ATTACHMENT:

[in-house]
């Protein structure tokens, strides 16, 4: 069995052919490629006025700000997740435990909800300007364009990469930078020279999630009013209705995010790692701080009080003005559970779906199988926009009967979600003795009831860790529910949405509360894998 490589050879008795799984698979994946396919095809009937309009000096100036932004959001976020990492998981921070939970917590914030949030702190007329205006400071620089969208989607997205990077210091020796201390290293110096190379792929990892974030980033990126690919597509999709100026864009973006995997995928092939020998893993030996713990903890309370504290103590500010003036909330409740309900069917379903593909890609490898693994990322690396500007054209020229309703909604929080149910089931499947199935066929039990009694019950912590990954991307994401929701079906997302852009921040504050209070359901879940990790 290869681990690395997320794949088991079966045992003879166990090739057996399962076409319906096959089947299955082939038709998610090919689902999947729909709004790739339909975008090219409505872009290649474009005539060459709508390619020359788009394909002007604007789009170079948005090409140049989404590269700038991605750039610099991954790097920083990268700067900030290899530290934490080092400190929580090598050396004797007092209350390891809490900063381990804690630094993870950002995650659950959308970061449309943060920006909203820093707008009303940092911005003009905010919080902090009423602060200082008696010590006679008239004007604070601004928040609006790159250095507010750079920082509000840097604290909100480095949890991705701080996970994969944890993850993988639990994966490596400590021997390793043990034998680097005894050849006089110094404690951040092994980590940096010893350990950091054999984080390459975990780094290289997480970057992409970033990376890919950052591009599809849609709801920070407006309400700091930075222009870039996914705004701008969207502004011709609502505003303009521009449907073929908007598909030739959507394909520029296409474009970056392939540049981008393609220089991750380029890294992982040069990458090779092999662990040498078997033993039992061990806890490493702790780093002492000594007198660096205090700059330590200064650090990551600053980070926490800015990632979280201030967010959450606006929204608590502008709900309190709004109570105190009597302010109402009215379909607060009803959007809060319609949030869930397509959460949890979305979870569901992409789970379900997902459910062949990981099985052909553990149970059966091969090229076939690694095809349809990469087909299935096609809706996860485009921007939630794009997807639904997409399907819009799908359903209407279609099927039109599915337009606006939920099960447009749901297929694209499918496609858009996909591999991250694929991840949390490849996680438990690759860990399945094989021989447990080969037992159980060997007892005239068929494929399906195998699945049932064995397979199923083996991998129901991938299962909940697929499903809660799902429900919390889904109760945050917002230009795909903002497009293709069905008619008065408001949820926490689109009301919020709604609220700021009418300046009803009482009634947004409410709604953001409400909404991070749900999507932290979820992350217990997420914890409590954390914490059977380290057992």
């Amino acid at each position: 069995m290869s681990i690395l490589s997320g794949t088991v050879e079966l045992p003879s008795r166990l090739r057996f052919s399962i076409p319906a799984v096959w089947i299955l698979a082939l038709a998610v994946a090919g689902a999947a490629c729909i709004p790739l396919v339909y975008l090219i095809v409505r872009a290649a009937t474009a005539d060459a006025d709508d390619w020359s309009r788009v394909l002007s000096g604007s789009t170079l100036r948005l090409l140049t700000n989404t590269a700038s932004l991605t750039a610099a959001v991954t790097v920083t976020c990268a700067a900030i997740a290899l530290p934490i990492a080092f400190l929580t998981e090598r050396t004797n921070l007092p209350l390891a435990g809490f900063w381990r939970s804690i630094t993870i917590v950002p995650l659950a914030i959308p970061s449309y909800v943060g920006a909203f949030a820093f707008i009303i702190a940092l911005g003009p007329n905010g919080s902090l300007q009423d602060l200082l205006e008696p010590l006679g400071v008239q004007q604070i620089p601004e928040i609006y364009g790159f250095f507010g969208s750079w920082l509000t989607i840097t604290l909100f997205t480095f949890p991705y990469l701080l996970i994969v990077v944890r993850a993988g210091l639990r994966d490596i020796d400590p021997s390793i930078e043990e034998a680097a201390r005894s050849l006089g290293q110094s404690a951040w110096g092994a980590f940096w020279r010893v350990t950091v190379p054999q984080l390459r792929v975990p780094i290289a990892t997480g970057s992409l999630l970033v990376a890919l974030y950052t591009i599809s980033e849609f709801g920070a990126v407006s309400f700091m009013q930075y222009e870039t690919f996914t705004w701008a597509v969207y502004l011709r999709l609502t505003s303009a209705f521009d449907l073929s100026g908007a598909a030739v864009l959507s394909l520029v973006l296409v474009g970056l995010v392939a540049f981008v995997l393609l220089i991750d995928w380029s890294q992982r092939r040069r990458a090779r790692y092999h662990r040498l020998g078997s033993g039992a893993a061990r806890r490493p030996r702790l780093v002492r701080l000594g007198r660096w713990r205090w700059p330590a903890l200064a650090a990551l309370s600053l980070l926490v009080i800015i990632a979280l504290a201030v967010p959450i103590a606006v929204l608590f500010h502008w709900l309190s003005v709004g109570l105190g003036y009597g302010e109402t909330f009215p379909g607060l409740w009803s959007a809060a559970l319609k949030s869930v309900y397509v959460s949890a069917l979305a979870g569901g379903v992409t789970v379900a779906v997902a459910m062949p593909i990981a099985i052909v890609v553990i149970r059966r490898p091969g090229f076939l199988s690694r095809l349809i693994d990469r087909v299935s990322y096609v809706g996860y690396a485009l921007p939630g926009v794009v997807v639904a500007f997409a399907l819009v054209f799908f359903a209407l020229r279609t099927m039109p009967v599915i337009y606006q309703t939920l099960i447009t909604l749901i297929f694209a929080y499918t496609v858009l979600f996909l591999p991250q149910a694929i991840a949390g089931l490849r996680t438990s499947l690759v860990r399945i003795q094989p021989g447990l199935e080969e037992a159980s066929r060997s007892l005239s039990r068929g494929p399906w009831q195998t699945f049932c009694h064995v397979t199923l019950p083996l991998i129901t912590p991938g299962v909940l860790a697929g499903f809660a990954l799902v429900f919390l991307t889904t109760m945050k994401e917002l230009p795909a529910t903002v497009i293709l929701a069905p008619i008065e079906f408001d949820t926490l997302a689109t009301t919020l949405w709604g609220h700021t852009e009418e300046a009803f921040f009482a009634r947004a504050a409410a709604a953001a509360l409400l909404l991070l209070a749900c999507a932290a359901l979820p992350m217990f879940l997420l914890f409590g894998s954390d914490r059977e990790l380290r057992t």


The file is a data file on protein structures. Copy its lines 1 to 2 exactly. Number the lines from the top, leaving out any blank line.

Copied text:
[in-house]
């Protein structure tokens, strides 16, 4: 069995052919490629006025700000997740435990909800300007364009990469930078020279999630009013209705995010790692701080009080003005559970779906199988926009009967979600003795009831860790529910949405509360894998 490589050879008795799984698979994946396919095809009937309009000096100036932004959001976020990492998981921070939970917590914030949030702190007329205006400071620089969208989607997205990077210091020796201390290293110096190379792929990892974030980033990126690919597509999709100026864009973006995997995928092939020998893993030996713990903890309370504290103590500010003036909330409740309900069917379903593909890609490898693994990322690396500007054209020229309703909604929080149910089931499947199935066929039990009694019950912590990954991307994401929701079906997302852009921040504050209070359901879940990790 290869681990690395997320794949088991079966045992003879166990090739057996399962076409319906096959089947299955082939038709998610090919689902999947729909709004790739339909975008090219409505872009290649474009005539060459709508390619020359788009394909002007604007789009170079948005090409140049989404590269700038991605750039610099991954790097920083990268700067900030290899530290934490080092400190929580090598050396004797007092209350390891809490900063381990804690630094993870950002995650659950959308970061449309943060920006909203820093707008009303940092911005003009905010919080902090009423602060200082008696010590006679008239004007604070601004928040609006790159250095507010750079920082509000840097604290909100480095949890991705701080996970994969944890993850993988639990994966490596400590021997390793043990034998680097005894050849006089110094404690951040092994980590940096010893350990950091054999984080390459975990780094290289997480970057992409970033990376890919950052591009599809849609709801920070407006309400700091930075222009870039996914705004701008969207502004011709609502505003303009521009449907073929908007598909030739959507394909520029296409474009970056392939540049981008393609220089991750380029890294992982040069990458090779092999662990040498078997033993039992061990806890490493702790780093002492000594007198660096205090700059330590200064650090990551600053980070926490800015990632979280201030967010959450606006929204608590502008709900309190709004109570105190009597302010109402009215379909607060009803959007809060319609949030869930397509959460949890979305979870569901992409789970379900997902459910062949990981099985052909553990149970059966091969090229076939690694095809349809990469087909299935096609809706996860485009921007939630794009997807639904997409399907819009799908359903209407279609099927039109599915337009606006939920099960447009749901297929694209499918496609858009996909591999991250694929991840949390490849996680438990690759860990399945094989021989447990080969037992159980060997007892005239068929494929399906195998699945049932064995397979199923083996991998129901991938299962909940697929499903809660799902429900919390889904109760945050917002230009795909903002497009293709069905008619008065408001949820926490689109009301919020709604609220700021009418300046009803009482009634947004409410709604953001409400909404991070749900999507932290979820992350217990997420914890409590954390914490059977380290057992």